IRAQ WAR: Governments change, Cabinet Offices don’t. From now on, they should.

Now that the liars are out of office,
it’s time we were told the truth about Iraq’s invisible WMD

In October 2002, Russian President Vladimir Putin told the media, “Russia does not have in its possession any trustworthy data that support the existence of nuclear weapons or any weapons of mass destruction in Iraq, and we have not received any such information from our partners as yet.”

This is about as unequivocal as anything Russian ever gets, but during the previous month Tony Blair and his fellow liar Alastair Campbell were busy fabricating sorry, preparing the now infamous dossier on Saddam Hussein’s weapons of something we’re not sure about but by God it all sounds nasty.

Iraq Inquiry Digest website
founder Chris Ames is still trying manfully to find out who said what about Tony Blair’s foreword to the September 2002 dossier on “Iraq’s Weapons of Mass Destruction” as it was being drafted. This isn’t merely an academic try to complete his footnotes: Chris is a journalist concerned about the Inquiry having singled out as unjustifiable Blair’s claim that intelligence had ‘established beyond doubt’ that Iraq had wmd. Chilcot has in turn heard conflicting evidence about whether intelligence officials felt able to warn Blair off the claim.

But the Cabinet Office is playing silly buggers. It’s obvious that Joint Chiefs did not want Blair to claim that reports had established Iraq’s possession and continuing production of wmd ‘beyond doubt’. But the public still doesn’t know exactly what they say about it. And with anything involving Tony Blair, there’s usually a very good reason why not.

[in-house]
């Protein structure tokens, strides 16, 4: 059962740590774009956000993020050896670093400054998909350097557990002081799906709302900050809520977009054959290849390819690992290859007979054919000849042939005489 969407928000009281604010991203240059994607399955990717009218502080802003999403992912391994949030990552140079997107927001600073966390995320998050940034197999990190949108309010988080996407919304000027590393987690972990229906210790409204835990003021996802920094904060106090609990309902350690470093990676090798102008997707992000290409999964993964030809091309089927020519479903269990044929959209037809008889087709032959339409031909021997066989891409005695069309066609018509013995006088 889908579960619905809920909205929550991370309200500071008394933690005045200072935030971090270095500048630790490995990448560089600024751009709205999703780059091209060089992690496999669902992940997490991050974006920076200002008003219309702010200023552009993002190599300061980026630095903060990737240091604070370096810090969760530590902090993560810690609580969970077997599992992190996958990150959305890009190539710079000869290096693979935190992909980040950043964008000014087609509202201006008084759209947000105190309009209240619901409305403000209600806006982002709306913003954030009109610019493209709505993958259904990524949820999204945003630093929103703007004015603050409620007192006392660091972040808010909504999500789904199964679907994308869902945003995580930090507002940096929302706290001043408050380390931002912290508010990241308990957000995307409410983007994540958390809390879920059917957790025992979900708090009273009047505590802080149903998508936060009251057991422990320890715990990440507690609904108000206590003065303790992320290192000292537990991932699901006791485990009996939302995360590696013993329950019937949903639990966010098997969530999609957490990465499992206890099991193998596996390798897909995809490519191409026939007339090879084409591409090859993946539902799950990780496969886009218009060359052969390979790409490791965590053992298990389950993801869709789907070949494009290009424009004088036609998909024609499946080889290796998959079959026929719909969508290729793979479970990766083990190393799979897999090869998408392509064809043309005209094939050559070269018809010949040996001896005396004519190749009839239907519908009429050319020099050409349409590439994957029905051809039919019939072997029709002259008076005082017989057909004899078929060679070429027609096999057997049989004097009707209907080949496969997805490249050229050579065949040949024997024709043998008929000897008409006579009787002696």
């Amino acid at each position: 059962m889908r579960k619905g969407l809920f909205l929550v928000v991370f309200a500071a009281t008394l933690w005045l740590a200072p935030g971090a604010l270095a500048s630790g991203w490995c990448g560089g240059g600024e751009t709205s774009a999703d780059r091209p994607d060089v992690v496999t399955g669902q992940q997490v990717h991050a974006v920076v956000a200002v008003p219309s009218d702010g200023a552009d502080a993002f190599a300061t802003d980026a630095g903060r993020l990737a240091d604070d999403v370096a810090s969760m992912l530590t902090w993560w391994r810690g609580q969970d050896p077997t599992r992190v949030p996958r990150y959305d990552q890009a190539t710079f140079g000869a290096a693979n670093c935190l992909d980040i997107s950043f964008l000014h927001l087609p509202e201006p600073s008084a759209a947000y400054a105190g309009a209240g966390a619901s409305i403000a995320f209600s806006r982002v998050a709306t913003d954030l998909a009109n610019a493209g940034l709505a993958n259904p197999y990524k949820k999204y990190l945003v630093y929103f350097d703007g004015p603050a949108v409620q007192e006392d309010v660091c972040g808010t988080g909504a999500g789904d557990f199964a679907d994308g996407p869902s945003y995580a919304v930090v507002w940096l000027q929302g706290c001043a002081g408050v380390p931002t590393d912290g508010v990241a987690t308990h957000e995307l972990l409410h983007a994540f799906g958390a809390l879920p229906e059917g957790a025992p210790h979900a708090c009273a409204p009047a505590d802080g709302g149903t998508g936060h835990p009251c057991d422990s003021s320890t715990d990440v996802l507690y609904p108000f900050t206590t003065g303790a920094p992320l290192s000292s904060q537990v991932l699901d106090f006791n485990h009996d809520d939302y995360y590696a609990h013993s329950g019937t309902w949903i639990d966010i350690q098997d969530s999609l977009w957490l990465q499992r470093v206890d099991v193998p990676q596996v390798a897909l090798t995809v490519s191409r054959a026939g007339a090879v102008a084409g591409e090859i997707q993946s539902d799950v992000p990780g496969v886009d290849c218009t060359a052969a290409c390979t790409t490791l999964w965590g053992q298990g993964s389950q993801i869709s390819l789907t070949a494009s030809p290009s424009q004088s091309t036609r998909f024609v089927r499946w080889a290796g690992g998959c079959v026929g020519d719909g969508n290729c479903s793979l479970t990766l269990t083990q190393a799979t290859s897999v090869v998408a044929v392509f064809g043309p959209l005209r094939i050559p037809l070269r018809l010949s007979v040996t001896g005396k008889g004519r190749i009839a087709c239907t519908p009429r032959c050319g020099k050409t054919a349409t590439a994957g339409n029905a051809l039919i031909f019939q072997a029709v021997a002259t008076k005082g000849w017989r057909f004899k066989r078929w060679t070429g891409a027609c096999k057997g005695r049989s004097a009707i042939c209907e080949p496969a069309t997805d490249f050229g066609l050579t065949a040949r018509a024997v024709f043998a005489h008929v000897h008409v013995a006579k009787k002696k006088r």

Chris submitted another FOI request about the matter earlier this week, and the Cabinet Office blocked it. Chris writes quite correctly that the CO’s offences were not saying within the 20 days that they had the information; not stating early enough what exemption under the Act they were relying on; and not giving an estimate for how long it all might take.

These are all procedural points, but they illustrate the type of games the Cabinet Office plays: not confirming that you have the information requested is just plain filibuster.

The Guardian however now has an an angle on the issue. Yesterday, the paper reported that ‘Highly critical comments by a senior army officer asked to conduct a study of the circumstances surrounding the invasion of Iraq have been suppressed on the orders of the country’s top defence officials’. The MoD (the brave department that told The Slog several times it was about to leak damning stuff about the dossier, but never did) continues to say whatever newspaper of either the Left or Right wants to hear.

Thus, it told the Telegraph that the supposedly suppressed document ‘was still in the drafting process and would be made available’; but then told the Independent that the report ‘had been sent back for redrafting after a series of factual errors were spotted’. So a case of miswriting, perhaps. Or misdrafting. Or both.

We have a new Government in power now. Chilcot is due to start holding open sessions again next month.Before the General Election, Nick Clegg accused Gordon Brown of “suffocating the Inquiry by imposing on it a protocol restricting its ability to publish and quote from key documents”. Mr Clegg is now the Number Two man in a sweep-Westminster-Clean Coalition.

I think it behoves him to give the people of Britain an assurance that mendacious bureaucrats will no longer be allowed to subvert the Freedom of Information Act in this (and many other) matters.

The Slog is indebted to Chris Ames for his diligent and dedicated reporting
of this case.